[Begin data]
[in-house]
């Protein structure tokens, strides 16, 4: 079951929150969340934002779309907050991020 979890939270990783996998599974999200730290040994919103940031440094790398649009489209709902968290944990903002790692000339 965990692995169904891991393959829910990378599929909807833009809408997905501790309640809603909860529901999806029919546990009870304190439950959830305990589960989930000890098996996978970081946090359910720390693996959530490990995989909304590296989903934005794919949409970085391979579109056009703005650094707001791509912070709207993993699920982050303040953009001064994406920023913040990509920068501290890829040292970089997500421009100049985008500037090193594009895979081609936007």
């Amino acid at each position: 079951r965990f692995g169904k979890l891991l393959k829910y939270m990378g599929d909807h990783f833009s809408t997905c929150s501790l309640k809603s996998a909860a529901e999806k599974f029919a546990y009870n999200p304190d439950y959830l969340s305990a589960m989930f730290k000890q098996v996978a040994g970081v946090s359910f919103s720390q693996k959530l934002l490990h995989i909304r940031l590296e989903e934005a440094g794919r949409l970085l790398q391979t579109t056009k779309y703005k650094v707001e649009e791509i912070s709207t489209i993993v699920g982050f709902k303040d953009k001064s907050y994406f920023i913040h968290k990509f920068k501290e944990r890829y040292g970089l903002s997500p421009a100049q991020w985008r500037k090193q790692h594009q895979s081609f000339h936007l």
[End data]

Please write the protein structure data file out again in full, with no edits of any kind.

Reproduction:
[in-house]
């Protein structure tokens, strides 16, 4: 079951929150969340934002779309907050991020 979890939270990783996998599974999200730290040994919103940031440094790398649009489209709902968290944990903002790692000339 965990692995169904891991393959829910990378599929909807833009809408997905501790309640809603909860529901999806029919546990009870304190439950959830305990589960989930000890098996996978970081946090359910720390693996959530490990995989909304590296989903934005794919949409970085391979579109056009703005650094707001791509912070709207993993699920982050303040953009001064994406920023913040990509920068501290890829040292970089997500421009100049985008500037090193594009895979081609936007």
């Amino acid at each position: 079951r965990f692995g169904k979890l891991l393959k829910y939270m990378g599929d909807h990783f833009s809408t997905c929150s501790l309640k809603s996998a909860a529901e999806k599974f029919a546990y009870n999200p304190d439950y959830l969340s305990a589960m989930f730290k000890q098996v996978a040994g970081v946090s359910f919103s720390q693996k959530l934002l490990h995989i909304r940031l590296e989903e934005a440094g794919r949409l970085l790398q391979t579109t056009k779309y703005k650094v707001e649009e791509i912070s709207t489209i993993v699920g982050f709902k303040d953009k001064s907050y994406f920023i913040h968290k990509f920068k501290e944990r890829y040292g970089l903002s997500p421009a100049q991020w985008r500037k090193q790692h594009q895979s081609f000339h936007l």